Seven Questions with Julia Hartz
Classic advice for founders from the Sequoia community.
Published June 13, 2018
Julia Hartz is co-founder and CEO of Eventbrite, the world’s largest ticketing platform which powers millions of events around the globe each year. Before joining the tech world, she worked in series development at MTV and FX, on shows including *The Shield* and *Rescue Me.*
What is something you’ve learned that you lean on daily?
The importance of getting enough sleep—especially during busy times. This week, for example, I’m making some tough decisions and trying to communicate the context around them—it would be easy to burn the candle at both ends. Instead, I’ve made it home every day in time for dinner with my daughters and I’ve gone to bed when they do, at 8:30 or 9 p.m. I’m still tired, because I’m navigating this mini-watershed moment and that takes a lot of emotional energy. But getting enough sleep helps me stay centered.
I think about this a lot in terms of my team, too. The week we acquired Ticketfly, I sent them a message every night at 10 p.m. saying, “Pencils down. Go to bed, or do whatever you want to do, but let’s not pull all-nighters.” I had this spidey sense that at some point, we would need the energy. Sure enough, we ended up negotiating until 3:30 a.m. on the final night. I think the fact that we were mindful about being rested made all the difference in the world.
What one piece of advice would you give someone starting a company?
Don’t do it unless you have an insane amount of conviction. That doesn’t mean being sure the product will work, but it does mean believing fully in the mission. If you start a business saying, “Let’s see if this works, and if not I’ll do something else,” why bother? Because it won’t be easy. To weather all the ups and downs of starting a company, you have to embody a growth mindset and have the fortitude to keep going.
We started Eventbrite because we genuinely believed in the power of live events to bring people together and build community. And we knew that a self-service, category-agnostic platform could democratize the events space. But at the time, people were like, “What are you talking about? Small events are not valuable.” We had to be relentless to help other people understand and believe in our mission, and it would have been impossible without conviction.
What small change has made a big difference in your life?
More reading and reflection. I’ve been on a book odyssey as of late, letting the insights from one book lead me organically to the next. It started with Katharine Graham’s autobiography, Personal History. That led me to re-read The Outsiders by William Thorndike, because Graham is covered in that book. Then The Outsiders made me think of Mindset by Carol Dweck, so I re-read that, too.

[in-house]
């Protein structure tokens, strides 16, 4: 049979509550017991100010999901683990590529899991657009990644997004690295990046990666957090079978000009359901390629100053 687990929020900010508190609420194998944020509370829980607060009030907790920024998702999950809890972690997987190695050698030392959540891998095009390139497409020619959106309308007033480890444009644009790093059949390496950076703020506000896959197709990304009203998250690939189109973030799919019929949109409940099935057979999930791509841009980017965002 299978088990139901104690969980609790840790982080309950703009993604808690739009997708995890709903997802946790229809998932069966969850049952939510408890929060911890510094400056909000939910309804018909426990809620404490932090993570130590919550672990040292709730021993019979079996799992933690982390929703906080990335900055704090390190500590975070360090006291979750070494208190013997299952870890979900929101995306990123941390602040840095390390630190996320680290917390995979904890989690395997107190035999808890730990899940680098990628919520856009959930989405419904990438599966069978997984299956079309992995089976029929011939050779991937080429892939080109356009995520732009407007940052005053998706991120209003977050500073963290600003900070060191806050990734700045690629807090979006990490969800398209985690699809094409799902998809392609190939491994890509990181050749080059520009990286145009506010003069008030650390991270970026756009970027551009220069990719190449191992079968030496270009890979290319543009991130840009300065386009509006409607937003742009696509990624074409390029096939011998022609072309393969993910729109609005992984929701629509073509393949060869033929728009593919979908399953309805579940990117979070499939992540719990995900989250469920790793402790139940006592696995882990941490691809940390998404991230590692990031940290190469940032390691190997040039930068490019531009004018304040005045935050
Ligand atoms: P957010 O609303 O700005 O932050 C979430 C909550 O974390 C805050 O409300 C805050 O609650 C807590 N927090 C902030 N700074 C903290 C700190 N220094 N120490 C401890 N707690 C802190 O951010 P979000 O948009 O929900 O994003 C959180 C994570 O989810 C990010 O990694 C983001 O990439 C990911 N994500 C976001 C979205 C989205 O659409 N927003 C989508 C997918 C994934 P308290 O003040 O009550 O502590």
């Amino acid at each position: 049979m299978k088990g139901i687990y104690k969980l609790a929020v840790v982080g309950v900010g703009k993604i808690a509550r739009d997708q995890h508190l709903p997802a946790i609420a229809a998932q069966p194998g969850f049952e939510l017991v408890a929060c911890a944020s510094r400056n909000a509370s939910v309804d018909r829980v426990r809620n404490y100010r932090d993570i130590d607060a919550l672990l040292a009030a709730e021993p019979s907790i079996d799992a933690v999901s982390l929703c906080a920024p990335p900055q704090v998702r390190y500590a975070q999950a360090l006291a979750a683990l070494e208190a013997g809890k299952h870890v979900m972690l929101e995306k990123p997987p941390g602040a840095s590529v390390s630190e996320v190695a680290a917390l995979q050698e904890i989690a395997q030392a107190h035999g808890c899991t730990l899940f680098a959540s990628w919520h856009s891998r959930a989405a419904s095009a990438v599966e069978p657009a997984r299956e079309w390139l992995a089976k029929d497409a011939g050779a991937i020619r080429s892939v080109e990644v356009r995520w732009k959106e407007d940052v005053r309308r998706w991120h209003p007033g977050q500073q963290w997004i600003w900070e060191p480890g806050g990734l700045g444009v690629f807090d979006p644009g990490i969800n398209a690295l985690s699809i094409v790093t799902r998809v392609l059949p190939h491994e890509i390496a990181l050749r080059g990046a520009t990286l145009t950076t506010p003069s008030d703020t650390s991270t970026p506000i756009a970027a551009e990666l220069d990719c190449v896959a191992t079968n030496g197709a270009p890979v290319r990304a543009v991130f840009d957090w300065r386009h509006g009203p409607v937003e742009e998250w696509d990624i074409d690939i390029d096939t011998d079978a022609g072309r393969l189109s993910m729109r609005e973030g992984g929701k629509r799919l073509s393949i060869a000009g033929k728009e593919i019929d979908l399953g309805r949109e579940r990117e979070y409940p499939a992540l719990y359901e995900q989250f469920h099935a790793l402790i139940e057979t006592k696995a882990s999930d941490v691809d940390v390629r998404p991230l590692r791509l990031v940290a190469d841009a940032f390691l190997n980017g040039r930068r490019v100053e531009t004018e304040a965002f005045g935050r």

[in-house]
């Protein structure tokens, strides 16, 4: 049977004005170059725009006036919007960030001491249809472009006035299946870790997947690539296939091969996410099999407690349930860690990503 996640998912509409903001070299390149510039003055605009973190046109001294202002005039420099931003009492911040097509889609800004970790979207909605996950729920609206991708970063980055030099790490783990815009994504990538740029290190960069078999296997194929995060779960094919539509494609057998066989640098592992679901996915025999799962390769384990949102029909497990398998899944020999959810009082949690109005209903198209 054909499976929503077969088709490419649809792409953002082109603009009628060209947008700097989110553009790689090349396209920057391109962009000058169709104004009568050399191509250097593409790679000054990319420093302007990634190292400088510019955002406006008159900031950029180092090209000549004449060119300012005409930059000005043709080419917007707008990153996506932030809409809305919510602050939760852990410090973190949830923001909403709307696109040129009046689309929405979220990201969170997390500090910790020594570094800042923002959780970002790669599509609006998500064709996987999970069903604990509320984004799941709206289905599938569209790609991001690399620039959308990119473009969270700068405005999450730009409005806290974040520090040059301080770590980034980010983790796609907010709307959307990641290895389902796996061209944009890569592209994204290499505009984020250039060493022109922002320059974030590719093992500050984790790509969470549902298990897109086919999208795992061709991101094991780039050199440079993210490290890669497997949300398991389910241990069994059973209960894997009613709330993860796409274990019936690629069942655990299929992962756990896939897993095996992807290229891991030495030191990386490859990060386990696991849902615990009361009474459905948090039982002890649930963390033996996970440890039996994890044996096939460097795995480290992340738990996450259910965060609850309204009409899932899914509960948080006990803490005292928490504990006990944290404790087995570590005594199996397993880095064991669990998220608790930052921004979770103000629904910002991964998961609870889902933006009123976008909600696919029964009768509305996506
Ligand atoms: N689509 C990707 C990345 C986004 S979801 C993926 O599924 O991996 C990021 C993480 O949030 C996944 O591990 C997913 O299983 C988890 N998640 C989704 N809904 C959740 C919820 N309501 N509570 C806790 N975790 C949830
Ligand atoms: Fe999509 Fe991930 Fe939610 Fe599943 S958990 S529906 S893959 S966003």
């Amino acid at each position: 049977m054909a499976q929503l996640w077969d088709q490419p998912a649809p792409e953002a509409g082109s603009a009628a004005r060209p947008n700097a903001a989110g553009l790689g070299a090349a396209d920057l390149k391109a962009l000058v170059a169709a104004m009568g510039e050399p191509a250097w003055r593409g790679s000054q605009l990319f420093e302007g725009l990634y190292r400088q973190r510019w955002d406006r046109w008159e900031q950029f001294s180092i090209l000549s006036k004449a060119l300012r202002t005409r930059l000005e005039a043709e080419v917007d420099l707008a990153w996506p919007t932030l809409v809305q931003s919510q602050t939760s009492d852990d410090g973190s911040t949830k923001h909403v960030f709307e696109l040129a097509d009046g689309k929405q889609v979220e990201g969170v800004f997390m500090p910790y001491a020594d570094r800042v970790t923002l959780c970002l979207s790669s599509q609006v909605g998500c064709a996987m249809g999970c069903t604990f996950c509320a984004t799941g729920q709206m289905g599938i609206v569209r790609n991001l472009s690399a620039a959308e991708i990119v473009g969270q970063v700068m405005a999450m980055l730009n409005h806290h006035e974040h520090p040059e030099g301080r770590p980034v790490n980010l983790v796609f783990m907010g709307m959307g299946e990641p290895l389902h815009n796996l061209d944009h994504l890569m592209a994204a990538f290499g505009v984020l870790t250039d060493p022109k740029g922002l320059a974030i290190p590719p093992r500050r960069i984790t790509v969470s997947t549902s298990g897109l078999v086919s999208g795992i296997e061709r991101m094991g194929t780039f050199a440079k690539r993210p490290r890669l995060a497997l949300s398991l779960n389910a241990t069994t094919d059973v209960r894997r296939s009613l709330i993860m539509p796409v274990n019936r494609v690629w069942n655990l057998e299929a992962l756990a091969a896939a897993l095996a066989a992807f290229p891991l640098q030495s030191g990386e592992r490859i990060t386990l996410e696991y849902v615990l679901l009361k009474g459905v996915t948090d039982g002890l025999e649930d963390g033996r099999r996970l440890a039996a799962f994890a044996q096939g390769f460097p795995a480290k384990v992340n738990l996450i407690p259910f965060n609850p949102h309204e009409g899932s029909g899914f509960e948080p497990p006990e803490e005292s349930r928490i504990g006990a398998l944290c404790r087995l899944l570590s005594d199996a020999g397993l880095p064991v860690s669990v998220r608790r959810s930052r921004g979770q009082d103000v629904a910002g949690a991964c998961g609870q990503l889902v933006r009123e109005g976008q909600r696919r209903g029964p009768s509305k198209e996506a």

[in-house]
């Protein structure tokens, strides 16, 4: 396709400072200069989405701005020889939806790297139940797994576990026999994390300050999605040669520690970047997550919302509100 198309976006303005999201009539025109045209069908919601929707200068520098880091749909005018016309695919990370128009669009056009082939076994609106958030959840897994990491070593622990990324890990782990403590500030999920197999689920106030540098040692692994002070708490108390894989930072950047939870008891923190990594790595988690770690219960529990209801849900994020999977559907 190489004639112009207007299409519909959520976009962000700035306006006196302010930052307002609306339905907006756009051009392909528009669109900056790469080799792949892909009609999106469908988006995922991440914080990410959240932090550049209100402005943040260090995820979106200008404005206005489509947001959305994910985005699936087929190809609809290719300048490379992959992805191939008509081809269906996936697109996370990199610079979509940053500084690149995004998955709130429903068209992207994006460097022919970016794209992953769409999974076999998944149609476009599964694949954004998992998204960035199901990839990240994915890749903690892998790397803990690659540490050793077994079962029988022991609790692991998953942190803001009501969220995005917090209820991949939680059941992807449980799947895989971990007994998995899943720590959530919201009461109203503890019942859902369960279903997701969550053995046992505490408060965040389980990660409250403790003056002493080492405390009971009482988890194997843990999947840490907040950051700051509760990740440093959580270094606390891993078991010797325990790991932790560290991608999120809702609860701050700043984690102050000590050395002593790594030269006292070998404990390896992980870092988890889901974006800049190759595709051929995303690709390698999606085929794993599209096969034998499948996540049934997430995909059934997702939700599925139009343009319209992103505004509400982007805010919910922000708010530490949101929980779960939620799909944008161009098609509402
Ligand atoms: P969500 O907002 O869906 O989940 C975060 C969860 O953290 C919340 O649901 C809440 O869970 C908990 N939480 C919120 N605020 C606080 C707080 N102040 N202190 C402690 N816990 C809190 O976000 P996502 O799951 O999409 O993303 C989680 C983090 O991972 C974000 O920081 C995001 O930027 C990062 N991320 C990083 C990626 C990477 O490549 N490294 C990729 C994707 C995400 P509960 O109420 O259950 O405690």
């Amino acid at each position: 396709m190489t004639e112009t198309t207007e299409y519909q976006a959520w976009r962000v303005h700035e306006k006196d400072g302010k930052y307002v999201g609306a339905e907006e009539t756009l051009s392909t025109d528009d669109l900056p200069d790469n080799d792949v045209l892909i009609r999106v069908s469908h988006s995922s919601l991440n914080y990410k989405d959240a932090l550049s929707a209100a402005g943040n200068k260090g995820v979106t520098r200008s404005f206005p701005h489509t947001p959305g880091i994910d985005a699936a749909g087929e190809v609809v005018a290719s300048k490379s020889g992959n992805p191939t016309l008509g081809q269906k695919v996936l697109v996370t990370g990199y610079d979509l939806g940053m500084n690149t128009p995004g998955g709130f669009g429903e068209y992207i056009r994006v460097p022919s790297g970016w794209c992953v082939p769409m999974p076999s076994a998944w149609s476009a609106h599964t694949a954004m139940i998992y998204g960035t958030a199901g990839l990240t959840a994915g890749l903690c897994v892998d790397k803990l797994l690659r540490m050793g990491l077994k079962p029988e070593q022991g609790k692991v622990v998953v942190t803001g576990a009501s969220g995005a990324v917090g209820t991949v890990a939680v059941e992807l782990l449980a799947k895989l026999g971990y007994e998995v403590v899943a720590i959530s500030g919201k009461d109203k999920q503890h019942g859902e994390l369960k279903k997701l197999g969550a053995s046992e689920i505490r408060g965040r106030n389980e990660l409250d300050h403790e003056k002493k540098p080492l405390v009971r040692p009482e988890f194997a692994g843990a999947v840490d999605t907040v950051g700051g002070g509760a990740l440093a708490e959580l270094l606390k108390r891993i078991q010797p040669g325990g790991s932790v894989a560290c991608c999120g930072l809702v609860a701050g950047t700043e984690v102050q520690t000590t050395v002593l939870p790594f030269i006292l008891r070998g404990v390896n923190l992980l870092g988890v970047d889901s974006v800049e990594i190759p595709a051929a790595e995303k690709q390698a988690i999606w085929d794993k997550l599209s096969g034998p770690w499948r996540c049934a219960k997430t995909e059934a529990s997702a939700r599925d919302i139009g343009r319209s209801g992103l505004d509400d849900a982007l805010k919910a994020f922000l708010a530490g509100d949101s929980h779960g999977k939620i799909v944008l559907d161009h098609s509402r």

It’s important to carve out time to be reflective, to think about personal development and what it means to build a great company. I’ve already noticed I’m better able to speak the truth, and that’s building more trust within our team. My initial instinct is to make everyone feel great about themselves all the time, but I’ve realized that vague, unattainable feedback isn’t a kindness. I can show someone I care by giving them feedback that’s specific, honest, and actionable.
What don’t you know that you wish you knew?
That’s an easy one—I wish I could speak Spanish fluently. Eventbrite has almost 100 people in Mendoza, Argentina; it’s grown into a multidisciplinary hub of creative and technical teams. I spent some time down there recently, and I wished I could speak the native tongue, rather than have everyone else working overtime to speak English.
What books are on your nightstand right now?
Deep Thinking by Garry Kasparov, which is a little detour from my odyssey. It’s about machine intelligence, human creativity, and how the two can coexist.
Tell Me More by Kelly Corrigan was amazing. She’s such a wonderful writer. She talks about grieving her father’s passing while raising two teenage girls. She’s hysterical, and so real and raw.
I also read Brotopia by Emily Chang very quickly.
When did you realize you were wrong about something?
I’m dead wrong whenever I let fear take the wheel. Usually those decisions are about people—not making changes fast enough, or not taking bigger risks. But it’s the fearless decisions that I try to focus on.
This week, for example, I made a decision where I pretty much locked fear in the trunk of the car. It was something that, by all accounts, I should have been afraid to do, and I did it anyway because it was the best move for Eventbrite. Fear has a way of diverting attention and knocking you off your path. So I constantly ask myself, “What am I afraid of?”
What unit of time matters the most and why?
A week. Every Sunday, I think about how to arrange my week so I can both serve my goals for the business and carve out meaningful time with my family. I do these nerdy time audits and compare the intentions I set to how I actually spent my time.
I like having a plan for every day, but I’ve also learned that you can’t predict the future. You never know for sure how a week will go. As long as I’ve prepared as much as I can, then I’m able to roll with the punches. As they say, “the show must go on.” Whatever happens, I just try to be as efficient as possible, because that gives me more time with Kevin and the kids. I don’t want to look back and realize I didn’t properly prioritize the most important things in my life.